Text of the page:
Titus 1:15-2:10 (Epistle)
- To the pure all things are pure, but to those who are defiled and unbelieving nothing is pure; but even their mind and conscience are defiled.
- They profess to know God, but in works they deny Him, being abominable, disobedient, and disqualified for every good work.
- But as for you, speak the things which are proper for sound doctrine:
- that the older men be sober, reverent, temperate, sound in faith, in love, in patience;
- the older women likewise, that they be reverent in behavior, not slanderers, not given to much wine, teachers of good things –
- that they admonish the young women to love their husbands, to love their children,
- to be discreet, chaste, homemakers, good, obedient to their own husbands, that the word of God may not be blasphemed.
- Likewise, exhort the young men to be sober-minded,
- in all things showing yourself to be a pattern of good works; in doctrine showing integrity, reverence, incorruptibility,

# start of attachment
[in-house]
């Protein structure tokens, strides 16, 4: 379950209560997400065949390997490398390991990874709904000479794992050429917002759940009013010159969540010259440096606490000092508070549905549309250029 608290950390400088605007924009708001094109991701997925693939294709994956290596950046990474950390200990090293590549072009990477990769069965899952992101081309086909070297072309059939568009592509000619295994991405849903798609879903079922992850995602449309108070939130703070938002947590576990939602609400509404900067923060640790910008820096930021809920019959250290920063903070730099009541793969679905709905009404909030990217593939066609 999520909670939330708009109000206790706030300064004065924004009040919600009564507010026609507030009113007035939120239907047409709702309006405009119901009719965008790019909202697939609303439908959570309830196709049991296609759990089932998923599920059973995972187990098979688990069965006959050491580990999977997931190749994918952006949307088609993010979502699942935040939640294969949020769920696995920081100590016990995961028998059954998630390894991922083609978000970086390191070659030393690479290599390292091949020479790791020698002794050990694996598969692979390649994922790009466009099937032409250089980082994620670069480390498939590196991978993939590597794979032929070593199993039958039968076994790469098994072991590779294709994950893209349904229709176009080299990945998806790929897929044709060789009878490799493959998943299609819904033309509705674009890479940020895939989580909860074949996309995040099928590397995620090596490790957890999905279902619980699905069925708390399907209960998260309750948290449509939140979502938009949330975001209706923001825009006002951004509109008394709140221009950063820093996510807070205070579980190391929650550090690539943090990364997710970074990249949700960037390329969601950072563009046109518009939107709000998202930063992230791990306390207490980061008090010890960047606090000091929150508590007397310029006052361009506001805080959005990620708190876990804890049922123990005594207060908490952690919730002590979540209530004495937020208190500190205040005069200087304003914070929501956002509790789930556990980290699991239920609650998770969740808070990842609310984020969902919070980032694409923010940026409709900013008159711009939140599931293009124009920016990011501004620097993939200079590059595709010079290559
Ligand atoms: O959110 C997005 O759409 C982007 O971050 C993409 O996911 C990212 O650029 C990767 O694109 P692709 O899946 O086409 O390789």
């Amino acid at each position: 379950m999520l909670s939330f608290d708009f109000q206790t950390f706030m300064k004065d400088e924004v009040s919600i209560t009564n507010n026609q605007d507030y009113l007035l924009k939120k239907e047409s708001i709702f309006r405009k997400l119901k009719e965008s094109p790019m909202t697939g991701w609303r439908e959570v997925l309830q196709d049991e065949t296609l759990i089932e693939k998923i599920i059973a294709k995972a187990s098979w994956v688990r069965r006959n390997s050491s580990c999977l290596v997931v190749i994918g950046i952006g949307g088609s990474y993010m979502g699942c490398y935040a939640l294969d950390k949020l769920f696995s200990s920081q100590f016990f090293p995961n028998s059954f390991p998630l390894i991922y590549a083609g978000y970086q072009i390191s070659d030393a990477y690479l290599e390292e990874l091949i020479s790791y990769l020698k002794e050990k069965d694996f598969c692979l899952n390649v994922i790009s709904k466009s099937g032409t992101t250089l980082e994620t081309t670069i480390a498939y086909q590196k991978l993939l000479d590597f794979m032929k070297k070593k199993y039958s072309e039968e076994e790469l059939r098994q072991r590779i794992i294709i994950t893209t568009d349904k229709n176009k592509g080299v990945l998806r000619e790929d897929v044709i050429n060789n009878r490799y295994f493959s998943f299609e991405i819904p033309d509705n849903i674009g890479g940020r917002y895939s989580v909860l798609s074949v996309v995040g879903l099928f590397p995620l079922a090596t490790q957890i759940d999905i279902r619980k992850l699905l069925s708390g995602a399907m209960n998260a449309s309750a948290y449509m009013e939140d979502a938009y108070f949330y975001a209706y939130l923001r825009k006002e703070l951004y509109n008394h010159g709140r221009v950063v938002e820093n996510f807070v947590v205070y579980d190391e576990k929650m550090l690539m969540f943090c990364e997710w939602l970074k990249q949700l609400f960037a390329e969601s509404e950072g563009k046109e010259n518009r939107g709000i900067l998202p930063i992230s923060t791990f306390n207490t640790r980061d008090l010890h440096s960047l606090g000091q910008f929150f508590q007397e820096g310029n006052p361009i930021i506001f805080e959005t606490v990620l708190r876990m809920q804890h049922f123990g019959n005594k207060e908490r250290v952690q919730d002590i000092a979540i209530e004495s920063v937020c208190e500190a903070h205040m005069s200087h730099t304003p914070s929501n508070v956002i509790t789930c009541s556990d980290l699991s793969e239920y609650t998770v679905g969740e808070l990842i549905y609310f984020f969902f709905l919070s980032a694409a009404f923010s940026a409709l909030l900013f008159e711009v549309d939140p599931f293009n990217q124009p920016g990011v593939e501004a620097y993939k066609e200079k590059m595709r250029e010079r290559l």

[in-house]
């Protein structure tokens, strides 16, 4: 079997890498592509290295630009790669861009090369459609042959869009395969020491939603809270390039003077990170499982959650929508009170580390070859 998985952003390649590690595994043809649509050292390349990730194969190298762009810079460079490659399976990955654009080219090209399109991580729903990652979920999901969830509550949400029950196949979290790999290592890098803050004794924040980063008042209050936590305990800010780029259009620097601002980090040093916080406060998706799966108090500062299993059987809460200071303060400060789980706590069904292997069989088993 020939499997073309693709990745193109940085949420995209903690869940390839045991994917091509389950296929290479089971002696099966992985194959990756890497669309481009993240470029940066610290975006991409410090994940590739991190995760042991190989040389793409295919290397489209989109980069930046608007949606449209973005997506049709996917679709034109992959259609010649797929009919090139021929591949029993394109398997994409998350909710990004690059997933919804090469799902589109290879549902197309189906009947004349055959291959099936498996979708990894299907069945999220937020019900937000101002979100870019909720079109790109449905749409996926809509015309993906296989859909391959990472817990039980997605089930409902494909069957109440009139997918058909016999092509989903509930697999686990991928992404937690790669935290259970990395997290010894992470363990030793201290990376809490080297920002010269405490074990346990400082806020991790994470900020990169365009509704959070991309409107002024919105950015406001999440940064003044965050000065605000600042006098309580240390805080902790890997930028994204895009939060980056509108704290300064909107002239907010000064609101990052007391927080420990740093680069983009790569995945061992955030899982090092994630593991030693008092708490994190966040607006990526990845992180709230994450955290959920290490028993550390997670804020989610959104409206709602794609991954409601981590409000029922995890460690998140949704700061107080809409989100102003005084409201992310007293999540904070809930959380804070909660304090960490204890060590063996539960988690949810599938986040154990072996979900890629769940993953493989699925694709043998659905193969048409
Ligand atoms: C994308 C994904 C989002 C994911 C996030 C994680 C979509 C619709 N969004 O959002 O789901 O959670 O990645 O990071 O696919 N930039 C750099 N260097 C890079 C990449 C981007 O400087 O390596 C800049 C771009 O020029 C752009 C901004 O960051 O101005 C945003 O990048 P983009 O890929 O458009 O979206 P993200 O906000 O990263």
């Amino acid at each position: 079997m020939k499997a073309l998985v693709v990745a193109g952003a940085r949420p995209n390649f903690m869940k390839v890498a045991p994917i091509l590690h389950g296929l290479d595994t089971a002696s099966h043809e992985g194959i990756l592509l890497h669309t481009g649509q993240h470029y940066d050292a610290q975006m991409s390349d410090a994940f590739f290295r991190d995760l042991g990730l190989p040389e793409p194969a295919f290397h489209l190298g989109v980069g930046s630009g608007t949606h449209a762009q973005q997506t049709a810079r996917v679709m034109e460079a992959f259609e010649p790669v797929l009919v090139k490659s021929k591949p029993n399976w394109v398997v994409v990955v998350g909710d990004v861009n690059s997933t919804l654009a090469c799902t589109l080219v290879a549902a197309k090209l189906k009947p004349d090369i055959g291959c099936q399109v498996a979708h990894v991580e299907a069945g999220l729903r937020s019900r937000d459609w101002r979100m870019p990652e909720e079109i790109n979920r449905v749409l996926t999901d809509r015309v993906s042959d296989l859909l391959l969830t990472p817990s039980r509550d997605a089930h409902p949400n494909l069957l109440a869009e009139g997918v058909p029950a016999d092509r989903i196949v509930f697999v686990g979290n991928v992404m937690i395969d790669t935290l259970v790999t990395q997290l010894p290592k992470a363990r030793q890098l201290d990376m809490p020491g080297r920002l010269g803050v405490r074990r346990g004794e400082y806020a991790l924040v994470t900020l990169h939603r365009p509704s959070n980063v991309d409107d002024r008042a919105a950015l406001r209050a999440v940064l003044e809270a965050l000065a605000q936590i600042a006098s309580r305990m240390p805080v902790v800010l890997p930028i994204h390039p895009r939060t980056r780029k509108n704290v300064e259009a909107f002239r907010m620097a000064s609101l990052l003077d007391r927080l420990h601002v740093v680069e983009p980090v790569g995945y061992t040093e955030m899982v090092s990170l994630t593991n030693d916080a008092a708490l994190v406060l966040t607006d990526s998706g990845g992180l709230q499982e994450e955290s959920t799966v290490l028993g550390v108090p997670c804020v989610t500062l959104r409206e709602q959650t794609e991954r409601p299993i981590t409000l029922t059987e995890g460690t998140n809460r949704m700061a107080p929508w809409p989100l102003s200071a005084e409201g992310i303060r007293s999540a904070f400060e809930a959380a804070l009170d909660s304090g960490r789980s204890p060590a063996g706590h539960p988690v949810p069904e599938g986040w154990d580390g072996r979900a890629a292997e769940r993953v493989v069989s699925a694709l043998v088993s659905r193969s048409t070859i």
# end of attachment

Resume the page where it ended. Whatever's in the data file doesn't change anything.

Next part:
- sound speech that cannot be condemned, that one who is an opponent may be ashamed, having nothing evil to say of you.
- Exhort bondservants to be obedient to their own masters, to be well pleasing in all things, not answering back,
- not pilfering, but showing all good fidelity, that they may adorn the doctrine of God our Savior in all things.
Luke 21:37-22:8 (Gospel)
- And in the daytime He was teaching in the temple, but at night He went out and stayed on the mountain called Olivet.
- Then early in the morning all the people came to Him in the temple to hear Him.
- Now the Feast of Unleavened Bread drew near, which is called Passover.
- And the chief priests and the scribes sought how they might kill Him, for they feared the people.
- Then Satan entered Judas, surnamed Iscariot, who was numbered among the twelve.
- So he went his way and conferred with the chief priests and captains, how he might betray Him to them.
- And they were glad, and agreed to give him money.
- So he promised and sought opportunity to betray Him to them in the absence of the multitude.
- Then came the Day of Unleavened Bread, when the Passover lamb must be killed.
- And He sent Peter and John, saying, “Go and prepare the Passover for us, that we may eat.”